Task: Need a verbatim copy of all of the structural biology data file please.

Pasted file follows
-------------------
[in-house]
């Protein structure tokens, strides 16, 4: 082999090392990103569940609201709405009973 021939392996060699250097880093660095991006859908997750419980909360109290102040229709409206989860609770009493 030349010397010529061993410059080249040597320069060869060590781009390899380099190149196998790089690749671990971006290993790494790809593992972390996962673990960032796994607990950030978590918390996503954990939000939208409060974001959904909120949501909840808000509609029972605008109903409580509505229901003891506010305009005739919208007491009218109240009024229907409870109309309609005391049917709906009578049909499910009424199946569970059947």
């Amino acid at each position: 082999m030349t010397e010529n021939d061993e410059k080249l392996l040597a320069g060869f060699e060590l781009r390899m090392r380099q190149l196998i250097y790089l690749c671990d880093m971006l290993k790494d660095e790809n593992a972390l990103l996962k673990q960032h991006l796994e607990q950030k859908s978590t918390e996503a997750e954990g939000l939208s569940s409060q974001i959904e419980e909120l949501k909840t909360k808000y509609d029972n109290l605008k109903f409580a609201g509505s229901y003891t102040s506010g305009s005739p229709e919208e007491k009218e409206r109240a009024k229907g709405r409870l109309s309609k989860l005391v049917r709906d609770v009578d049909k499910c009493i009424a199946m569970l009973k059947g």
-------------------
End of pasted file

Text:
[in-house]
């Protein structure tokens, strides 16, 4: 082999090392990103569940609201709405009973 021939392996060699250097880093660095991006859908997750419980909360109290102040229709409206989860609770009493 030349010397010529061993410059080249040597320069060869060590781009390899380099190149196998790089690749671990971006290993790494790809593992972390996962673990960032796994607990950030978590918390996503954990939000939208409060974001959904909120949501909840808000509609029972605008109903409580509505229901003891506010305009005739919208007491009218109240009024229907409870109309309609005391049917709906009578049909499910009424199946569970059947």
């Amino acid at each position: 082999m030349t010397e010529n021939d061993e410059k080249l392996l040597a320069g060869f060699e060590l781009r390899m090392r380099q190149l196998i250097y790089l690749c671990d880093m971006l290993k790494d660095e790809n593992a972390l990103l996962k673990q960032h991006l796994e607990q950030k859908s978590t918390e996503a997750e954990g939000l939208s569940s409060q974001i959904e419980e909120l949501k909840t909360k808000y509609d029972n109290l605008k109903f409580a609201g509505s229901y003891t102040s506010g305009s005739p229709e919208e007491k009218e409206r109240a009024k229907g709405r409870l109309s309609k989860l005391v049917r709906d609770v009578d049909k499910c009493i009424a199946m569970l009973k059947g």